Exposure of uninfected poultry farms to HPAI (H7N7) virus by professionals during outbreak control activities

D E te Beest, J A Stegeman, Y M Mulder, M van Boven, M P G Koopmans

    Research output: Contribution to journalArticleAcademicpeer-review


    With an extensive data set on visits made to control the H7N7 avian influenza epidemic in The Netherlands in 2003 we investigate the potential role of the persons involved in the control activities as vectors for disease transmission. We hypothesized that people can spread the virus on the same day mechanically, or till 10 days if they have become infected themselves. Taken into account was the estimated time of introduction of the virus into a poultry flock back-calculated from mortality data. We identified 19 visits from a person that went on the same day from an infected (source) farm to a (target) farm that was before infection and a further 197 visits were made to (target) farms that remained uninfected. Of the 19 visits, eight were made within 3 days before an infection started on the target farm. If we assume that these eight visits were the primary reason the visited farms became infected, then we can calculate an upper estimate for the probability of transmission by a person per visit of 0.037. In addition we identified visits were a person first visited an infected source farm and up to 10 days after visited a target farm that either remained uninfected or was before infection. Most visits to infected source farms were made just after infection. Animals on these farms were likely not yet symptomatic, thus escaping diagnosis. Such events may be difficult to prevent, although awareness of this possibility is already a major step towards prevention. Most of these visits involved tracing and screening and were made by a relatively small number of trained veterinarians. This makes it possible to focus training efforts specifically on these persons and make sure they stringently use the personal protective equipment and strictly follow the hygiene protocol, to protect them and prevent them from spreading the disease.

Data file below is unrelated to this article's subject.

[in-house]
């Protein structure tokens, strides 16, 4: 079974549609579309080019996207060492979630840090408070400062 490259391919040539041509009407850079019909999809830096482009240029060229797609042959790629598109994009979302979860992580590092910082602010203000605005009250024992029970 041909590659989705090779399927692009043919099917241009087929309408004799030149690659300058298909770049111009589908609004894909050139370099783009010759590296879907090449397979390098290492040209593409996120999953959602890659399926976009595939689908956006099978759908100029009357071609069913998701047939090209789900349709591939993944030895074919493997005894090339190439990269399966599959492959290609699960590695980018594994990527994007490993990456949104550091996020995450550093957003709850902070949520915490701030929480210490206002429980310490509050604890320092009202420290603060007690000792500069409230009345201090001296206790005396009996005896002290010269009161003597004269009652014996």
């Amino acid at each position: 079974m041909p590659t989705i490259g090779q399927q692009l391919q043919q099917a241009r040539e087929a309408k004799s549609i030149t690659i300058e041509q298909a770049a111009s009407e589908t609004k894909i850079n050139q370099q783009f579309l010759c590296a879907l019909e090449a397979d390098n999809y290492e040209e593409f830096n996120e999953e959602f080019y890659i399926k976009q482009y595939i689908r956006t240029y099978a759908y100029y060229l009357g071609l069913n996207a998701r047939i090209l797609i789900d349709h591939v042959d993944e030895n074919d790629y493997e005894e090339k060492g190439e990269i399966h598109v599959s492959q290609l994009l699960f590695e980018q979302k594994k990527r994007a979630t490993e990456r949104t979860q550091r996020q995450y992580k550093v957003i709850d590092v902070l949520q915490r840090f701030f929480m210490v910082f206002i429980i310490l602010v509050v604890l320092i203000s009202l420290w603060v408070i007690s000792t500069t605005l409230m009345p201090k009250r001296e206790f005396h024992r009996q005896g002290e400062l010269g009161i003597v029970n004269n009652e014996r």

Original languageEnglish
    Pages (from-to)493-9
    Number of pages7
    JournalZoonoses and Public Health
    Issue number7
    Publication statusPublished - Nov 2011


    • Animal Husbandry
    • Animals
    • Communicable Disease Control
    • Disease Outbreaks
    • Humans
    • Influenza A Virus, H7N7 Subtype
    • Influenza in Birds
    • Netherlands
    • Poultry


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